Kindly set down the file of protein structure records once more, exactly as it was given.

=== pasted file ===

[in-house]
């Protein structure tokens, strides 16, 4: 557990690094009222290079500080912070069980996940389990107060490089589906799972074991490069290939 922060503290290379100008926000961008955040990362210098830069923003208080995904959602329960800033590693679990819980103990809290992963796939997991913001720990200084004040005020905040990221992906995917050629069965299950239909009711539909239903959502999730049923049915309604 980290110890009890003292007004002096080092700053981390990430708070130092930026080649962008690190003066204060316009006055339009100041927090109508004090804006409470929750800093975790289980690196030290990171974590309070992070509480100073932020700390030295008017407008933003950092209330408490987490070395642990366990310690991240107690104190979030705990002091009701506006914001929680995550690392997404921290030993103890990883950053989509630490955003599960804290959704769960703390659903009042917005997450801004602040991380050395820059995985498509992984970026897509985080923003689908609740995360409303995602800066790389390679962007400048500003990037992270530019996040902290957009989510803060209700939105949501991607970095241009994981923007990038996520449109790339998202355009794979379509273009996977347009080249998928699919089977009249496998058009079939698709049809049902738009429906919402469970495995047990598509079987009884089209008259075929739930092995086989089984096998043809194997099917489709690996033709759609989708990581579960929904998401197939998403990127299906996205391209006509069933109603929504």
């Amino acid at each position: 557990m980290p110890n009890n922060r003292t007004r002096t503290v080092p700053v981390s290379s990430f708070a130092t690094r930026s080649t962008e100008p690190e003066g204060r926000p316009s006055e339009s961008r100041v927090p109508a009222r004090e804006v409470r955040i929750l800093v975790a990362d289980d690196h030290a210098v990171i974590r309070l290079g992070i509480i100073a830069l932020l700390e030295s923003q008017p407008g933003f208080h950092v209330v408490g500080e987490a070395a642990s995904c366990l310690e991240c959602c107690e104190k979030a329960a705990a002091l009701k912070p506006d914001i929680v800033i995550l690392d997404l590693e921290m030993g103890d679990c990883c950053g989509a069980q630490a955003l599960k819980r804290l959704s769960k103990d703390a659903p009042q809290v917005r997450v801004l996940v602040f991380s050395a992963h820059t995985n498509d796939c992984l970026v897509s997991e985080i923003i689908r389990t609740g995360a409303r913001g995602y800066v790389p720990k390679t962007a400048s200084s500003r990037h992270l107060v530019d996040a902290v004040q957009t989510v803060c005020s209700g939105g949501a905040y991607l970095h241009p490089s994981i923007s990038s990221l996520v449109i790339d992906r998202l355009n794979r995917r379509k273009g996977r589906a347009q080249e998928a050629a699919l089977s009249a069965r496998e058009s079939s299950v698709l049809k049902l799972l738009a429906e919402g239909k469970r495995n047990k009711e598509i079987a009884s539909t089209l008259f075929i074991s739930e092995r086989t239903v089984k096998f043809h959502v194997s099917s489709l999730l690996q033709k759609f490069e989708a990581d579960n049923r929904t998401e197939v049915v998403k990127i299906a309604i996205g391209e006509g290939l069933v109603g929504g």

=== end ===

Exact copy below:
[in-house]
């Protein structure tokens, strides 16, 4: 557990690094009222290079500080912070069980996940389990107060490089589906799972074991490069290939 922060503290290379100008926000961008955040990362210098830069923003208080995904959602329960800033590693679990819980103990809290992963796939997991913001720990200084004040005020905040990221992906995917050629069965299950239909009711539909239903959502999730049923049915309604 980290110890009890003292007004002096080092700053981390990430708070130092930026080649962008690190003066204060316009006055339009100041927090109508004090804006409470929750800093975790289980690196030290990171974590309070992070509480100073932020700390030295008017407008933003950092209330408490987490070395642990366990310690991240107690104190979030705990002091009701506006914001929680995550690392997404921290030993103890990883950053989509630490955003599960804290959704769960703390659903009042917005997450801004602040991380050395820059995985498509992984970026897509985080923003689908609740995360409303995602800066790389390679962007400048500003990037992270530019996040902290957009989510803060209700939105949501991607970095241009994981923007990038996520449109790339998202355009794979379509273009996977347009080249998928699919089977009249496998058009079939698709049809049902738009429906919402469970495995047990598509079987009884089209008259075929739930092995086989089984096998043809194997099917489709690996033709759609989708990581579960929904998401197939998403990127299906996205391209006509069933109603929504």
């Amino acid at each position: 557990m980290p110890n009890n922060r003292t007004r002096t503290v080092p700053v981390s290379s990430f708070a130092t690094r930026s080649t962008e100008p690190e003066g204060r926000p316009s006055e339009s961008r100041v927090p109508a009222r004090e804006v409470r955040i929750l800093v975790a990362d289980d690196h030290a210098v990171i974590r309070l290079g992070i509480i100073a830069l932020l700390e030295s923003q008017p407008g933003f208080h950092v209330v408490g500080e987490a070395a642990s995904c366990l310690e991240c959602c107690e104190k979030a329960a705990a002091l009701k912070p506006d914001i929680v800033i995550l690392d997404l590693e921290m030993g103890d679990c990883c950053g989509a069980q630490a955003l599960k819980r804290l959704s769960k103990d703390a659903p009042q809290v917005r997450v801004l996940v602040f991380s050395a992963h820059t995985n498509d796939c992984l970026v897509s997991e985080i923003i689908r389990t609740g995360a409303r913001g995602y800066v790389p720990k390679t962007a400048s200084s500003r990037h992270l107060v530019d996040a902290v004040q957009t989510v803060c005020s209700g939105g949501a905040y991607l970095h241009p490089s994981i923007s990038s990221l996520v449109i790339d992906r998202l355009n794979r995917r379509k273009g996977r589906a347009q080249e998928a050629a699919l089977s009249a069965r496998e058009s079939s299950v698709l049809k049902l799972l738009a429906e919402g239909k469970r495995n047990k009711e598509i079987a009884s539909t089209l008259f075929i074991s739930e092995r086989t239903v089984k096998f043809h959502v194997s099917s489709l999730l690996q033709k759609f490069e989708a990581d579960n049923r929904t998401e197939v049915v998403k990127i299906a309604i996205g391209e006509g290939l069933v109603g929504g």